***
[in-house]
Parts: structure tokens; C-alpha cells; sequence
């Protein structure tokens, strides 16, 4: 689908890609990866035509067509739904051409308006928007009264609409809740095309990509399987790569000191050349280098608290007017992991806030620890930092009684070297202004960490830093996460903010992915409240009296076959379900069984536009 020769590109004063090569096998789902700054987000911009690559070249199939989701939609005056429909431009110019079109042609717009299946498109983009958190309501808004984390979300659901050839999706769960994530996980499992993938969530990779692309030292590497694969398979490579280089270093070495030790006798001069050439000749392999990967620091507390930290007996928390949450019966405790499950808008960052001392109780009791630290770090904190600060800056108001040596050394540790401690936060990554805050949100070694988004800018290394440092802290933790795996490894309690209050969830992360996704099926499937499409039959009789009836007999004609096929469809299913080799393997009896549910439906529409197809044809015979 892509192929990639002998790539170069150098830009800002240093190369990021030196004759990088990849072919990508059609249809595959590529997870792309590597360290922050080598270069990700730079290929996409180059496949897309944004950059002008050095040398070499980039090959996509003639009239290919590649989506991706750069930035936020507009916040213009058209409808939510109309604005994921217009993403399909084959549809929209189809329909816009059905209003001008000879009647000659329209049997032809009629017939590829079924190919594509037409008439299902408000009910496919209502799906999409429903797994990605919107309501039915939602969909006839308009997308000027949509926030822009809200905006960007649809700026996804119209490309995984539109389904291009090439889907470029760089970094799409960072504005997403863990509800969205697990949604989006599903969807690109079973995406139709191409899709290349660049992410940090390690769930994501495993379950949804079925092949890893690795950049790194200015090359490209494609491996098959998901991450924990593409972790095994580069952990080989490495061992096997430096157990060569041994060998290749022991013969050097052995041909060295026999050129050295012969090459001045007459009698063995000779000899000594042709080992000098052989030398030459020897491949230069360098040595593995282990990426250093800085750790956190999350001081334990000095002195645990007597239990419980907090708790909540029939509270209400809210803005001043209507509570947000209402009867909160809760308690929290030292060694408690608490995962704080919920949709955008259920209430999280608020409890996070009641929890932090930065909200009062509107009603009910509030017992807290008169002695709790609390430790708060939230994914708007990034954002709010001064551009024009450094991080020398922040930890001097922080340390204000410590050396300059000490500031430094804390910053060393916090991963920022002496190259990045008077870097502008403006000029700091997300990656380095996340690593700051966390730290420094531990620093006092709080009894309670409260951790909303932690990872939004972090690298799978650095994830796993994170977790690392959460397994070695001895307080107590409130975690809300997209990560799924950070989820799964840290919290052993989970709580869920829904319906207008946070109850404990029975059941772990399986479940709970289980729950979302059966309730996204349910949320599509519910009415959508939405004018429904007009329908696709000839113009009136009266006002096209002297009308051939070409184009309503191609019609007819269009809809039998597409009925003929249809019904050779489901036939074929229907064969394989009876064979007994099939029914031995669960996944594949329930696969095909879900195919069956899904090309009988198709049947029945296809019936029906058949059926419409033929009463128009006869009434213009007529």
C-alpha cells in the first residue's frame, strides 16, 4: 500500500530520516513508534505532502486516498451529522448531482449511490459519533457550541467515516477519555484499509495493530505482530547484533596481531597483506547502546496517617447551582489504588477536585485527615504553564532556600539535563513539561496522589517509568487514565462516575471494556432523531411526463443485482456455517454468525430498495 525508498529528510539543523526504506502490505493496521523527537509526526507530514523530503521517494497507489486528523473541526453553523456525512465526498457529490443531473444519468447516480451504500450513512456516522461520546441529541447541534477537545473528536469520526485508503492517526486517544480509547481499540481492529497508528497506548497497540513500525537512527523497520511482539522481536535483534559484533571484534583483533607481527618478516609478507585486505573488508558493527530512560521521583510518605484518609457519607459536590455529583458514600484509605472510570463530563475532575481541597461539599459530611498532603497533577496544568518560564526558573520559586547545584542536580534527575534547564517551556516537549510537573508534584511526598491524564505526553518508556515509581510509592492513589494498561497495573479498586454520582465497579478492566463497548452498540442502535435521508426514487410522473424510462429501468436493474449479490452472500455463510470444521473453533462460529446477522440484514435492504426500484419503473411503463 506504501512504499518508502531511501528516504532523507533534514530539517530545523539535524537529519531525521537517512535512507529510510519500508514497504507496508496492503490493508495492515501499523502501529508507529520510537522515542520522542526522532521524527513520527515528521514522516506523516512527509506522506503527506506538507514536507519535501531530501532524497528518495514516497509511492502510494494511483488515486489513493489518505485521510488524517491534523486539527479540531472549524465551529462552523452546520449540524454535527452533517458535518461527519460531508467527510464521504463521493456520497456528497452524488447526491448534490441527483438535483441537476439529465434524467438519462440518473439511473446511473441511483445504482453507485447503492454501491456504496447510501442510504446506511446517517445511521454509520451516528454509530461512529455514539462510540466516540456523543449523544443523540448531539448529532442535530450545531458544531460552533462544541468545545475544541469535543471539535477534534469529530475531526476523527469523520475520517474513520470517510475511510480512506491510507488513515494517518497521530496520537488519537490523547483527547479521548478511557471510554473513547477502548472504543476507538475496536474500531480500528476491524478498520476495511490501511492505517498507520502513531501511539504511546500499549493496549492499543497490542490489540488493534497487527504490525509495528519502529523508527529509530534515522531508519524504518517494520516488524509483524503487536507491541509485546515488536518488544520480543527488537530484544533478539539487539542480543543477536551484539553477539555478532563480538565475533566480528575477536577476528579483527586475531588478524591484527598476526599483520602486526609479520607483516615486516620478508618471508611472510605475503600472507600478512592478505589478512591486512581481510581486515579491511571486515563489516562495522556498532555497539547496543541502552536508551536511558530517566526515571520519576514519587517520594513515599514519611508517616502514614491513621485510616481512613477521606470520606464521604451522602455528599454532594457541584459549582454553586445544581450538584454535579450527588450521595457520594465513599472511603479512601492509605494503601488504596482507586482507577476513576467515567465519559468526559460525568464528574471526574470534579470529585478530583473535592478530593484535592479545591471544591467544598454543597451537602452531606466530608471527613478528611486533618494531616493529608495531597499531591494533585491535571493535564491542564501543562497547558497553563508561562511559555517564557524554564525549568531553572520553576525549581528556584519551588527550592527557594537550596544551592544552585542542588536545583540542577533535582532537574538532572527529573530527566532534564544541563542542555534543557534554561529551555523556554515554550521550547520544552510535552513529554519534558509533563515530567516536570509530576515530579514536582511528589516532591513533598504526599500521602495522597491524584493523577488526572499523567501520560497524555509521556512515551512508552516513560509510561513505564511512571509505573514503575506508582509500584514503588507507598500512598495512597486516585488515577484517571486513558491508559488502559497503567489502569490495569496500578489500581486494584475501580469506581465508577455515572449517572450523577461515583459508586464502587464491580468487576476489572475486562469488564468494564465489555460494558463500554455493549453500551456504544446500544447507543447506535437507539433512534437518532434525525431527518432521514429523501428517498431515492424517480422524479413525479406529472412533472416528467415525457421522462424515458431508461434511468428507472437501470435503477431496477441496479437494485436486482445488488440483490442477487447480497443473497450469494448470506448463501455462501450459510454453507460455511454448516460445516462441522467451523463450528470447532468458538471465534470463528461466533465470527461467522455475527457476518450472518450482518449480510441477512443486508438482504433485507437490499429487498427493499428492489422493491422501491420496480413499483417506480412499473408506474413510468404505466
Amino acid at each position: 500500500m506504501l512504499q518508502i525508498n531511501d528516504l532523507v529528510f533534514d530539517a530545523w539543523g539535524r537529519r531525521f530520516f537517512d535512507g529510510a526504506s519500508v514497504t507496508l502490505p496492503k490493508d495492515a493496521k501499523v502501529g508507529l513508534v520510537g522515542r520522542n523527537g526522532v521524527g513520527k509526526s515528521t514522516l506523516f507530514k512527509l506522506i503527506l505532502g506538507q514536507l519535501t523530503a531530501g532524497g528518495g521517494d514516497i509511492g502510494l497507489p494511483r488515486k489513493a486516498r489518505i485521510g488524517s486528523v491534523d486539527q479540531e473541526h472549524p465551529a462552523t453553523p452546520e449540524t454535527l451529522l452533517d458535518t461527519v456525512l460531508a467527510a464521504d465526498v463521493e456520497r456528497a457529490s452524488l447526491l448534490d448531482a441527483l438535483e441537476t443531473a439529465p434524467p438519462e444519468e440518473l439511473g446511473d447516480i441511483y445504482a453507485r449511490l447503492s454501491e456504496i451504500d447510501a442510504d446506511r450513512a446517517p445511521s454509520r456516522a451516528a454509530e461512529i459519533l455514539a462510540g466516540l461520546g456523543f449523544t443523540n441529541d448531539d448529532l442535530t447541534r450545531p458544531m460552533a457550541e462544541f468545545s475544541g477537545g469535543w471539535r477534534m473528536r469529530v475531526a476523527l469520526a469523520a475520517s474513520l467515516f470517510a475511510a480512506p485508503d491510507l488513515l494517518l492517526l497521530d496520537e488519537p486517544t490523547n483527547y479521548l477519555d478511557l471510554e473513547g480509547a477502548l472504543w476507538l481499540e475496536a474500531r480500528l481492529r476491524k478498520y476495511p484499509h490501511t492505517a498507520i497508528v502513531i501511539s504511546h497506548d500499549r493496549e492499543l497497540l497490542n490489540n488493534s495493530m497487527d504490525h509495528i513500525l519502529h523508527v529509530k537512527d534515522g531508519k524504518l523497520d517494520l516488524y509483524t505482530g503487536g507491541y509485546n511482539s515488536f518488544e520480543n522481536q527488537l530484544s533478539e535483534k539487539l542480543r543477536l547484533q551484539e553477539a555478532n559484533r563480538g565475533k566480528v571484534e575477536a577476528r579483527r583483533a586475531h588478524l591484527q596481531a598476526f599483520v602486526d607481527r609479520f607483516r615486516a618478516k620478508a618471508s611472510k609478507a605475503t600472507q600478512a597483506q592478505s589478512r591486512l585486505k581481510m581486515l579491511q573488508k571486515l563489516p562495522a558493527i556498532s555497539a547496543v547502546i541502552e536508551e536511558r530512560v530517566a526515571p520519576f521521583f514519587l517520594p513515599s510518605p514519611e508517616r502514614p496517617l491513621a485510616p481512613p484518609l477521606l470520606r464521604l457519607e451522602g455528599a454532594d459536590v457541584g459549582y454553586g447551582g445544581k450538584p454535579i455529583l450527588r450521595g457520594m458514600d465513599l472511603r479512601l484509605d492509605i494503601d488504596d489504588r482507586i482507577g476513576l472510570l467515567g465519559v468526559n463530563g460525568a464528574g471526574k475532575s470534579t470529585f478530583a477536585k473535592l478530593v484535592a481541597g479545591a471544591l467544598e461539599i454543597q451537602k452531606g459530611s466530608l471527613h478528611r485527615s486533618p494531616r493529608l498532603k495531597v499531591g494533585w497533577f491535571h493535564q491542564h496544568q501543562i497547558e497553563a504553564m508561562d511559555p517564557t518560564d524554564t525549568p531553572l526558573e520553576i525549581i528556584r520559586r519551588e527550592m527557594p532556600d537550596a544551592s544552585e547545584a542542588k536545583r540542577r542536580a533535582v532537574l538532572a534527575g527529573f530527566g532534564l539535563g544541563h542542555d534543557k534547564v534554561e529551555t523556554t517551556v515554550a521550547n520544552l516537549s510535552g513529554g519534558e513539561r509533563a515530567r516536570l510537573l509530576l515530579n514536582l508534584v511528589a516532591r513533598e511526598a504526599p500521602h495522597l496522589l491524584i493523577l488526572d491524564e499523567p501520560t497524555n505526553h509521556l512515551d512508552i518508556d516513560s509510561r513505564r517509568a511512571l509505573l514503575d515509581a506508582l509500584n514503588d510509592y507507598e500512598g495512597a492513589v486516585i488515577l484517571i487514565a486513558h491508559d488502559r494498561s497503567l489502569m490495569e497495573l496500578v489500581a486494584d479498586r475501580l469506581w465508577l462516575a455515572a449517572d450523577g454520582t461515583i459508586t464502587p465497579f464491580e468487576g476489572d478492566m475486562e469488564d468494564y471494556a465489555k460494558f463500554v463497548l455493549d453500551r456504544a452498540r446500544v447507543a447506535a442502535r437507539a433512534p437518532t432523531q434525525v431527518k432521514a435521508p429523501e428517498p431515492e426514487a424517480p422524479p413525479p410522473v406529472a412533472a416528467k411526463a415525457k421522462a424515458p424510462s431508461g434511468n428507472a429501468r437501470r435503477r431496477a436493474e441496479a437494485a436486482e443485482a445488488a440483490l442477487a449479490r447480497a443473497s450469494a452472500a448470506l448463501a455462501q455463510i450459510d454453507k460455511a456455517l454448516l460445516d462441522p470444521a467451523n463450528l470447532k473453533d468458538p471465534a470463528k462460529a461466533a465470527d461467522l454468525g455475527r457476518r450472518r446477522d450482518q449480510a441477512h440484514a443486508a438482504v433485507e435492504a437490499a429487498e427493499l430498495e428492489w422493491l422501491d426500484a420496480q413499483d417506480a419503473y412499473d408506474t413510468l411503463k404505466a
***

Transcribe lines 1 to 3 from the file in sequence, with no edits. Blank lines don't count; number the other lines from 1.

[in-house]
Parts: structure tokens; C-alpha cells; sequence
């Protein structure tokens, strides 16, 4: 689908890609990866035509067509739904051409308006928007009264609409809740095309990509399987790569000191050349280098608290007017992991806030620890930092009684070297202004960490830093996460903010992915409240009296076959379900069984536009 020769590109004063090569096998789902700054987000911009690559070249199939989701939609005056429909431009110019079109042609717009299946498109983009958190309501808004984390979300659901050839999706769960994530996980499992993938969530990779692309030292590497694969398979490579280089270093070495030790006798001069050439000749392999990967620091507390930290007996928390949450019966405790499950808008960052001392109780009791630290770090904190600060800056108001040596050394540790401690936060990554805050949100070694988004800018290394440092802290933790795996490894309690209050969830992360996704099926499937499409039959009789009836007999004609096929469809299913080799393997009896549910439906529409197809044809015979 892509192929990639002998790539170069150098830009800002240093190369990021030196004759990088990849072919990508059609249809595959590529997870792309590597360290922050080598270069990700730079290929996409180059496949897309944004950059002008050095040398070499980039090959996509003639009239290919590649989506991706750069930035936020507009916040213009058209409808939510109309604005994921217009993403399909084959549809929209189809329909816009059905209003001008000879009647000659329209049997032809009629017939590829079924190919594509037409008439299902408000009910496919209502799906999409429903797994990605919107309501039915939602969909006839308009997308000027949509926030822009809200905006960007649809700026996804119209490309995984539109389904291009090439889907470029760089970094799409960072504005997403863990509800969205697990949604989006599903969807690109079973995406139709191409899709290349660049992410940090390690769930994501495993379950949804079925092949890893690795950049790194200015090359490209494609491996098959998901991450924990593409972790095994580069952990080989490495061992096997430096157990060569041994060998290749022991013969050097052995041909060295026999050129050295012969090459001045007459009698063995000779000899000594042709080992000098052989030398030459020897491949230069360098040595593995282990990426250093800085750790956190999350001081334990000095002195645990007597239990419980907090708790909540029939509270209400809210803005001043209507509570947000209402009867909160809760308690929290030292060694408690608490995962704080919920949709955008259920209430999280608020409890996070009641929890932090930065909200009062509107009603009910509030017992807290008169002695709790609390430790708060939230994914708007990034954002709010001064551009024009450094991080020398922040930890001097922080340390204000410590050396300059000490500031430094804390910053060393916090991963920022002496190259990045008077870097502008403006000029700091997300990656380095996340690593700051966390730290420094531990620093006092709080009894309670409260951790909303932690990872939004972090690298799978650095994830796993994170977790690392959460397994070695001895307080107590409130975690809300997209990560799924950070989820799964840290919290052993989970709580869920829904319906207008946070109850404990029975059941772990399986479940709970289980729950979302059966309730996204349910949320599509519910009415959508939405004018429904007009329908696709000839113009009136009266006002096209002297009308051939070409184009309503191609019609007819269009809809039998597409009925003929249809019904050779489901036939074929229907064969394989009876064979007994099939029914031995669960996944594949329930696969095909879900195919069956899904090309009988198709049947029945296809019936029906058949059926419409033929009463128009006869009434213009007529």